Packaging… Who hasn’t at some point been appalled by the quantity of materials that most of the “stuff” we buy comes wrapped in? From plastic-clad half cucumbers to plastic bag-sealed magazines, packaging amounts to more than 50% of all household waste. A UK company has decided to tackle the issue, not by going down the “less” route, but by making packaging better by design.
The name says it all – Harmless packaging is on a mission to change the current state of affairs, in a country where roughly 80% of the plastics we dispose of end up in landfill. By creating a range of dissolvable and compostable products, the company developed a closed-loop approach in order to meet its objective of creating products that “start in the earth harmless and end in the earth harmless”.
See this bag dissolve in water here © Harmless Packaging
It’s interesting to note that Harmless warns about the misleading claims, which are becoming increasingly common, found on a wide variety of products before explaining their own difference:
Don’t be fooled by all the logos and titles you see on certain products claiming to be environmental champions – everything is biodegradable eventually; it just depends on how long you are prepared to wait.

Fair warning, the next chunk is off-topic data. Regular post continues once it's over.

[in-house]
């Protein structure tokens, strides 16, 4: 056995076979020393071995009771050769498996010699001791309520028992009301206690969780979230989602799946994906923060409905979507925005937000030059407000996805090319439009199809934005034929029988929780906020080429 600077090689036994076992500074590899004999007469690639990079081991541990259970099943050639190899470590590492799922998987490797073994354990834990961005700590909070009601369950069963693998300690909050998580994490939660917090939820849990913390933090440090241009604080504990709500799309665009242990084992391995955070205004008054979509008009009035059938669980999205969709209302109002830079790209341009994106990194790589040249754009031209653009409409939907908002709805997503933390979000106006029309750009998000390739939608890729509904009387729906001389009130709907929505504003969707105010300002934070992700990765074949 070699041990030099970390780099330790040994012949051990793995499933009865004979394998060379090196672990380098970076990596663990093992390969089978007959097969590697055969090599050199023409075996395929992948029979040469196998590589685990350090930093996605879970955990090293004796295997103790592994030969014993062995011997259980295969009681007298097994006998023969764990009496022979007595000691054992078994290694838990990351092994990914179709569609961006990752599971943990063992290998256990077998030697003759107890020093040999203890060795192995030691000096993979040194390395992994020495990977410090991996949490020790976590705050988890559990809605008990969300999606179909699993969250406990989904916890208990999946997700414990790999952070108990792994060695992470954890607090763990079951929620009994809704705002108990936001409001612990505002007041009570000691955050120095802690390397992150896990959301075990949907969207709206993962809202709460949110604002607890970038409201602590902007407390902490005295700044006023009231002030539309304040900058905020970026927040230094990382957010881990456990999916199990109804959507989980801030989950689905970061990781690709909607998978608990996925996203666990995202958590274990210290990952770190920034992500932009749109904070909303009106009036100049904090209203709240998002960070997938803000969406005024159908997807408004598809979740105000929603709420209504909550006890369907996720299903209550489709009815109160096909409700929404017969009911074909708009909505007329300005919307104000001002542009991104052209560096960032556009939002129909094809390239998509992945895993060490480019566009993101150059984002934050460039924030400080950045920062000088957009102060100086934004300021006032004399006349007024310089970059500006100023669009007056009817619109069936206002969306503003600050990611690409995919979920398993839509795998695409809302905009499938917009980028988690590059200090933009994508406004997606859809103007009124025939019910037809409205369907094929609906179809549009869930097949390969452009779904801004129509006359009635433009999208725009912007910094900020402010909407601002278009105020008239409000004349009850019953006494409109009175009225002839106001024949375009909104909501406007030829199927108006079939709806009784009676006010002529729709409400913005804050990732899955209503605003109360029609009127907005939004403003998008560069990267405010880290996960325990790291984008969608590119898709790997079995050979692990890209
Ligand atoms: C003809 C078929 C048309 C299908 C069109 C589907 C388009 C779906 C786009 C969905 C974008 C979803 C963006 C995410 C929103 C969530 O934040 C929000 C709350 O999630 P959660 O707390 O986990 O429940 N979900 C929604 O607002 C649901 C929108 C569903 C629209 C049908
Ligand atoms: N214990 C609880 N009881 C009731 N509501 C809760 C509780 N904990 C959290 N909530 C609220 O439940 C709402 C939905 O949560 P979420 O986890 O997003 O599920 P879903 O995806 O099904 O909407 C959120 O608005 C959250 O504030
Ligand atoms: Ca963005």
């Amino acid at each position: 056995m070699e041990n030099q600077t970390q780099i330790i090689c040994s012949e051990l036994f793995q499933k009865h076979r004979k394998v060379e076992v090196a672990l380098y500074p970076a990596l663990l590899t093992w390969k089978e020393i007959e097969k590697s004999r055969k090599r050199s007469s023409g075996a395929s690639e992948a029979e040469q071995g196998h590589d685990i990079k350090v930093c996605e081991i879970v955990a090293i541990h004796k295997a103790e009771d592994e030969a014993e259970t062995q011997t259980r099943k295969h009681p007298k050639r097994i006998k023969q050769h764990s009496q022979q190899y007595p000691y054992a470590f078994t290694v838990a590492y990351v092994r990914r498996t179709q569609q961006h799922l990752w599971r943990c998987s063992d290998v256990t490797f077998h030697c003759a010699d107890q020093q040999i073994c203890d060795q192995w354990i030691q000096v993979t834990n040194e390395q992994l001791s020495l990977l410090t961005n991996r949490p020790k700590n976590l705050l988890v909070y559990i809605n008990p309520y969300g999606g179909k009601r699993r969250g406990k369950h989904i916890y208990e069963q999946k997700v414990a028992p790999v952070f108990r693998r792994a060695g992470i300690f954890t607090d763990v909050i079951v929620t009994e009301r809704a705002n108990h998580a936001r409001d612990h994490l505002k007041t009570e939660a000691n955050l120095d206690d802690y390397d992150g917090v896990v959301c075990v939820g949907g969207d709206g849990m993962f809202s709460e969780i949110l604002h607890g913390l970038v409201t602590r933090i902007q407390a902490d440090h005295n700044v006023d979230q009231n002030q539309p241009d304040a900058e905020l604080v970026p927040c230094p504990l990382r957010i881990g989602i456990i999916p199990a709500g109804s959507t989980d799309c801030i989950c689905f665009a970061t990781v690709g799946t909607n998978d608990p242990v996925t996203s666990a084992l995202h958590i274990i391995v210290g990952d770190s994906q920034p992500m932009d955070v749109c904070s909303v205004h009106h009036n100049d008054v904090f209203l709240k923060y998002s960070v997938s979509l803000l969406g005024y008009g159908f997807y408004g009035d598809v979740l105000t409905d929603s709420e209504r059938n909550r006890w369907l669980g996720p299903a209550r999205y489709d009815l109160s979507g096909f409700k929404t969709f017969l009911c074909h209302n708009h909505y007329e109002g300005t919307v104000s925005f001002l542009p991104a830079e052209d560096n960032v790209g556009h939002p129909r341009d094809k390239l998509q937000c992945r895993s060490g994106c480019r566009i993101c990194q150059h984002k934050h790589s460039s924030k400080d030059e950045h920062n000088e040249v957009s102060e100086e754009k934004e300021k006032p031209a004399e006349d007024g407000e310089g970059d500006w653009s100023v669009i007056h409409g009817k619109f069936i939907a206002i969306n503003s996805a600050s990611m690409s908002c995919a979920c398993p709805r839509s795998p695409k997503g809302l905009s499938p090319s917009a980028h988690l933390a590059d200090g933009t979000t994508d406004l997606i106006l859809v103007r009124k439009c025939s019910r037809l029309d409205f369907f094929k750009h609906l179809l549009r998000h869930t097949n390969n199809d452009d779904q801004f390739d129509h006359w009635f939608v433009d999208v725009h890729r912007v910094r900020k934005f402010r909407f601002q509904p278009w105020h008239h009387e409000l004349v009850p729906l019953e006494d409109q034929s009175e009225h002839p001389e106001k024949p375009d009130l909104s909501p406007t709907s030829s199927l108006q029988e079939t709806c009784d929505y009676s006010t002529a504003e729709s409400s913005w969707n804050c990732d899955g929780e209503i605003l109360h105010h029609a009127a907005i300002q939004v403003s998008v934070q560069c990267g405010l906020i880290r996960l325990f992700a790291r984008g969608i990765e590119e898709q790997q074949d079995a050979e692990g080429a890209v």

“To be classed ‘compostable’, a material must meet the stringent EN 13432 standard. The testing process involves mixing the material with organic waste and leaving it for 12 weeks under commercial composting conditions.
After this time, the material must show evidence of being biodegraded due to microbial action. This means breaking down into water, carbon dioxide and biomass, rather than just breaking up into pieces, as degradable oil-based plastics do. To meet the standard, less than 10% of the remaining fragments are allowed to be larger than two millimetres.
The composted material is then tested for toxicity, to make sure it’s suitable to grow food crops. Finally, it’s sown with summer barley to check that it will support plant life.”
The company has created a protective ‘plastic’ bag that dissolves in water, which was notably adopted by the surf gear brand 2Thirds, and developed compostable mailing envelopes for Nokia. Harmless’s range includes corn-derived bubble bag and even fully degradable void-filling air pillows… “cheaper than LDPE (low-density polyethylene) equivalents”, claims the company!
Read about BBC journalist Christine Jeavans’ month without plastic here
The first macroeconomic report series into the size of the prize for business in the transition to a circular economy
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